Buyer’s Guide to New York Community Solar

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By Ishaan Goel


A home solar system is a great investment, with financial returns far in excess of any financial investment that has comparable risk. It’s also a tangible step a homeowner can take to help the environment.  

Unfortunately, most New Yorkers (and Americans in general) can’t install home solar.  They may be renters, or have roofs that are too old or shaded.  Or they may not be able to afford the up-front cost, or not have enough income to take advantage of the tax credits.

That is why New York’s electricity regulator, the Public Service Commission, created community solar: An easy way for anyone with an electricity bill to help the solar industry and get some of the financial benefits of solar.

Picture by Kelly Lacy from Pexels,


A community solar installation is a large scale solar farm built in a centralised location, where subscribers sign up to lease or purchase a share of the production from the solar farm as a credit on their electric bill. Subscribers receive credits on their electricity bill for the energy produced by “their” portion of the larger solar farm. They are not personally responsible for the maintenance of the farm. Community solar installations are typically 1 to 3 MW, or the size of about 150 to 800 residential solar installations. The largest can be up to 7 MW.

Community solar is authorized and incentivised by the state electricity regulator (the Public Service Commission in New York), so the details of how community solar works are different in every state. The terms offered by individual farms can also vary, especially between lease and purchase models. Although the terms offered by providers for subscription to community solar have now largely been standardised in New York, there are still individual farms with varying schemes. 


You can sign up for community solar if you are in the same utility territory as the farm itself. The community solar farm feeds the generated electricity directly into the grid, and the utility compensates the farm with bill credits for the energy that the farm generates. The solar farm uses these bill credits to pay part or all of the utility bills of its subscribers.  The subscribers, in turn, pay the solar farm for the credits, usually at a discount.  This allows the solar farm to turn bill credits into cash to fund its operations and repay its investors. The credits are generally monetary (a cash amount equivalent to the value of the output produced).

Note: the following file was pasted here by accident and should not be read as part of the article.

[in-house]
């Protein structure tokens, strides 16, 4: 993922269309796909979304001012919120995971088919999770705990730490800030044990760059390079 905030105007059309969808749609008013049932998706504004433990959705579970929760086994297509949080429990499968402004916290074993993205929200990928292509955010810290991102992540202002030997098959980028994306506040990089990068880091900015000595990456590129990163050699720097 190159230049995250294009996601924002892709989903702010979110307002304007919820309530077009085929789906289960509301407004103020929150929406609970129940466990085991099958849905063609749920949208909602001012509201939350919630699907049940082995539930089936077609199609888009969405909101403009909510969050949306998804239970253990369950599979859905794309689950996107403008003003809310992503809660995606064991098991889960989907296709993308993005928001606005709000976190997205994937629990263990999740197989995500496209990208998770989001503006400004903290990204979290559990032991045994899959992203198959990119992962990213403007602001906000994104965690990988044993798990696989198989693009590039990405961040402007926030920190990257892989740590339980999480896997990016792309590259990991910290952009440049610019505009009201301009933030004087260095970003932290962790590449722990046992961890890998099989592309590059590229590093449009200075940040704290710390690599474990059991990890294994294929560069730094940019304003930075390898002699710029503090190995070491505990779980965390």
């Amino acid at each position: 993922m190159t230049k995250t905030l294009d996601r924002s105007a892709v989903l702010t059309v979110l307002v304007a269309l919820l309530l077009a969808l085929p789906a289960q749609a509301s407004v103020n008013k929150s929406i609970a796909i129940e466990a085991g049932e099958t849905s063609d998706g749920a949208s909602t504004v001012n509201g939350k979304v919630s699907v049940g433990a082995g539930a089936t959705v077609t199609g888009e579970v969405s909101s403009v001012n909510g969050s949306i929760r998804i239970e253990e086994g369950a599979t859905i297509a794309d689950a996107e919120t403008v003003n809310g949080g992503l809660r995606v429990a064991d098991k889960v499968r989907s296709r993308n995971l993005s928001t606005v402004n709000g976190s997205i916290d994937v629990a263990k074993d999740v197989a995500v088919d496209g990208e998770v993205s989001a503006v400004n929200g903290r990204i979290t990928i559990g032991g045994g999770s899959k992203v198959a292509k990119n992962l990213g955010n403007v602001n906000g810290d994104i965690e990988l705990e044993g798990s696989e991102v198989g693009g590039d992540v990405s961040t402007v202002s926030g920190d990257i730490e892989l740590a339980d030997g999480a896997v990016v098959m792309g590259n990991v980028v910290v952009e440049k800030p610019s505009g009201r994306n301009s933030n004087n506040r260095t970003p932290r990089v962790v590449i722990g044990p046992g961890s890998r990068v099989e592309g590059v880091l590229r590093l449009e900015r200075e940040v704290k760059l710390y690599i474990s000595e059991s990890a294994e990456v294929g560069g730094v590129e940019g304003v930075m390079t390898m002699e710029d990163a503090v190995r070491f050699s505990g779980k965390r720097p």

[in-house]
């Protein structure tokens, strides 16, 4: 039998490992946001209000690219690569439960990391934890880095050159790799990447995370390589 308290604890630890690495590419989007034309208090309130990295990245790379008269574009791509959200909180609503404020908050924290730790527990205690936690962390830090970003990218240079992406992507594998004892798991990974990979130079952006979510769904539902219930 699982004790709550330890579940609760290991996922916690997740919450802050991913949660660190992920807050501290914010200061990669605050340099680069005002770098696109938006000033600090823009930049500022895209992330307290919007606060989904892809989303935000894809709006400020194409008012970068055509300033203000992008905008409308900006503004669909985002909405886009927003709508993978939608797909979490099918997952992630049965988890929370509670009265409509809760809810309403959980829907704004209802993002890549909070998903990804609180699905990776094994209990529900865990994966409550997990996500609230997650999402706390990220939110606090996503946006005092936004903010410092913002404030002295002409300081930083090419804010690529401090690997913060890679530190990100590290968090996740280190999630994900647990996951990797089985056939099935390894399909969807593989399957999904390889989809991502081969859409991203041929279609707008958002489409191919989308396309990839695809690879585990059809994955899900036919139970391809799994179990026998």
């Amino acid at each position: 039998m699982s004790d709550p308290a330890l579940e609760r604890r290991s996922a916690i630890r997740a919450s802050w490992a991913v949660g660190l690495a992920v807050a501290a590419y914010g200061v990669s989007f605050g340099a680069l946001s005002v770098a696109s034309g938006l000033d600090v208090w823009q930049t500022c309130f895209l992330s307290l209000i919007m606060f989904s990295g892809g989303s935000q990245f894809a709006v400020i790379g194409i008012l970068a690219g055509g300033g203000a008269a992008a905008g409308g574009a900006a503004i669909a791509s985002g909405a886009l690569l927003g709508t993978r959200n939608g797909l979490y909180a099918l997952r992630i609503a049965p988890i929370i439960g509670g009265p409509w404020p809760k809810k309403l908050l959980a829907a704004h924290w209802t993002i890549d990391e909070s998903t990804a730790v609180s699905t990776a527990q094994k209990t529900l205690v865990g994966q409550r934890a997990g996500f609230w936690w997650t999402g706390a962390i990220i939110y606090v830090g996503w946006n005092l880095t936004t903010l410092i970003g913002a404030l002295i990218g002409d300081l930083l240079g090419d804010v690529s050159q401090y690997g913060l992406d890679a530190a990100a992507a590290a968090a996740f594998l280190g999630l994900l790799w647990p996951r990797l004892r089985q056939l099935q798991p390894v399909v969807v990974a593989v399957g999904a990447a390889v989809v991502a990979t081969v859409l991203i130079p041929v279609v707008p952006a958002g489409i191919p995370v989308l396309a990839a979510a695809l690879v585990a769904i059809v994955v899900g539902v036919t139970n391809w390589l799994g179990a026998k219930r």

There are two types of models to buy into community solar – the purchase model and the subscription model. Most community solar farms use the subscription model, but people who can pay up-front and use the tax credits may find that the purchase model is an even better deal financially.

The model determines how and when you pay for the credits on your electric bill. In a subscription model, the subscriber makes monthly payments for the credits generated by the farm for their property (which is pre-set). These monthly payments are usually a percentage of the value of the bill credit. In most cases, they involve no upfront costs, and are Pay-as-you-go per month. The 90% value model, which gives a 10% discount on the utility rate, is the most common in New York. A few community solar farms offer slightly higher or lower discounts.

In the less common purchase model, the customer buys a number of panels and their associated output for the lifetime of the farm (long-term contracts). Apart from these upfront costs, the buyer may also pay a low annual fee for operations and maintenance. 

Both community solar subscriptions and purchased shares/panels are portable within the same utility territory if the customer moves. This is an important feature, and makes community solar quite flexible. They can also be cancelled or transferred to another customer if the original customer moves out of the utility territory. This may involve a fee. Most subscription models require a credit check and a high enough credit rating (FICO score). Buyers are unlikely to need a credit check because nearly all their payments are made up-front and their ongoing obligations are minimal.